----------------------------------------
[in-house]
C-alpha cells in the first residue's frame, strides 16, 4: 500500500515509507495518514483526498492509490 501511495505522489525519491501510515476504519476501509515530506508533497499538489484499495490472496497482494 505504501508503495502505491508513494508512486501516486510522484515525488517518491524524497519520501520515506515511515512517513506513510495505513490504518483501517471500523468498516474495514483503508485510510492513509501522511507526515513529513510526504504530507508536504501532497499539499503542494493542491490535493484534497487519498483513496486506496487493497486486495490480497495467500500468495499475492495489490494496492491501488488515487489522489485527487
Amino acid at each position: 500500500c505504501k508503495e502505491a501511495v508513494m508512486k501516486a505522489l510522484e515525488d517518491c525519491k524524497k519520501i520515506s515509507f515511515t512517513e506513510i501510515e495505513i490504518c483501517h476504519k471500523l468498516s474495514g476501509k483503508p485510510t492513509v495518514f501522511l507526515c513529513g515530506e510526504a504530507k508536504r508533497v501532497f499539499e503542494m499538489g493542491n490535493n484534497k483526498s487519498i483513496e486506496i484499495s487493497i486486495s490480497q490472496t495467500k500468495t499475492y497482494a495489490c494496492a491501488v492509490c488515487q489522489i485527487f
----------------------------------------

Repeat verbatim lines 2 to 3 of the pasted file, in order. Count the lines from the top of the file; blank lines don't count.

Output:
C-alpha cells in the first residue's frame, strides 16, 4: 500500500515509507495518514483526498492509490 501511495505522489525519491501510515476504519476501509515530506508533497499538489484499495490472496497482494 505504501508503495502505491508513494508512486501516486510522484515525488517518491524524497519520501520515506515511515512517513506513510495505513490504518483501517471500523468498516474495514483503508485510510492513509501522511507526515513529513510526504504530507508536504501532497499539499503542494493542491490535493484534497487519498483513496486506496487493497486486495490480497495467500500468495499475492495489490494496492491501488488515487489522489485527487
Amino acid at each position: 500500500c505504501k508503495e502505491a501511495v508513494m508512486k501516486a505522489l510522484e515525488d517518491c525519491k524524497k519520501i520515506s515509507f515511515t512517513e506513510i501510515e495505513i490504518c483501517h476504519k471500523l468498516s474495514g476501509k483503508p485510510t492513509v495518514f501522511l507526515c513529513g515530506e510526504a504530507k508536504r508533497v501532497f499539499e503542494m499538489g493542491n490535493n484534497k483526498s487519498i483513496e486506496i484499495s487493497i486486495s490480497q490472496t495467500k500468495t499475492y497482494a495489490c494496492a491501488v492509490c488515487q489522489i485527487f